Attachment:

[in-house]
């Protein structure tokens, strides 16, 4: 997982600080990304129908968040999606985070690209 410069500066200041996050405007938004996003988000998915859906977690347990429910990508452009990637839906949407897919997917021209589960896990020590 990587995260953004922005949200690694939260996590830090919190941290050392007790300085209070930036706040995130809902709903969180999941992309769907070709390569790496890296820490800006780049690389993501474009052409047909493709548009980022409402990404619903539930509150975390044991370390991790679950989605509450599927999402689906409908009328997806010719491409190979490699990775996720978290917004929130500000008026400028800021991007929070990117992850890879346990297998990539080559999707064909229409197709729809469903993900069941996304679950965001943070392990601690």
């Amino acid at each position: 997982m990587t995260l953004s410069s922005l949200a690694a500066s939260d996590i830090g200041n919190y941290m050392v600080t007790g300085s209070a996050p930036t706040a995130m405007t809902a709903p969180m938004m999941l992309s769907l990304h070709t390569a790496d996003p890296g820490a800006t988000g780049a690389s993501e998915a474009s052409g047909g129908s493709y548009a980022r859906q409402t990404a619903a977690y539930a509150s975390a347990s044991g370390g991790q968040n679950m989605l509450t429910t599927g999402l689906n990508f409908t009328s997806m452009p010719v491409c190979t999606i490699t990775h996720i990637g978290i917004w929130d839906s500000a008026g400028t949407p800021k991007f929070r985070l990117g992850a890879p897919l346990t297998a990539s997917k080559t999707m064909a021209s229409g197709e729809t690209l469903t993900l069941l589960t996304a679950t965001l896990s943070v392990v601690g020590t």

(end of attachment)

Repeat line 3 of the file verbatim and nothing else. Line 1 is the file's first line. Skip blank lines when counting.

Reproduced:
């Amino acid at each position: 997982m990587t995260l953004s410069s922005l949200a690694a500066s939260d996590i830090g200041n919190y941290m050392v600080t007790g300085s209070a996050p930036t706040a995130m405007t809902a709903p969180m938004m999941l992309s769907l990304h070709t390569a790496d996003p890296g820490a800006t988000g780049a690389s993501e998915a474009s052409g047909g129908s493709y548009a980022r859906q409402t990404a619903a977690y539930a509150s975390a347990s044991g370390g991790q968040n679950m989605l509450t429910t599927g999402l689906n990508f409908t009328s997806m452009p010719v491409c190979t999606i490699t990775h996720i990637g978290i917004w929130d839906s500000a008026g400028t949407p800021k991007f929070r985070l990117g992850a890879p897919l346990t297998a990539s997917k080559t999707m064909a021209s229409g197709e729809t690209l469903t993900l069941l589960t996304a679950t965001l896990s943070v392990v601690g020590t």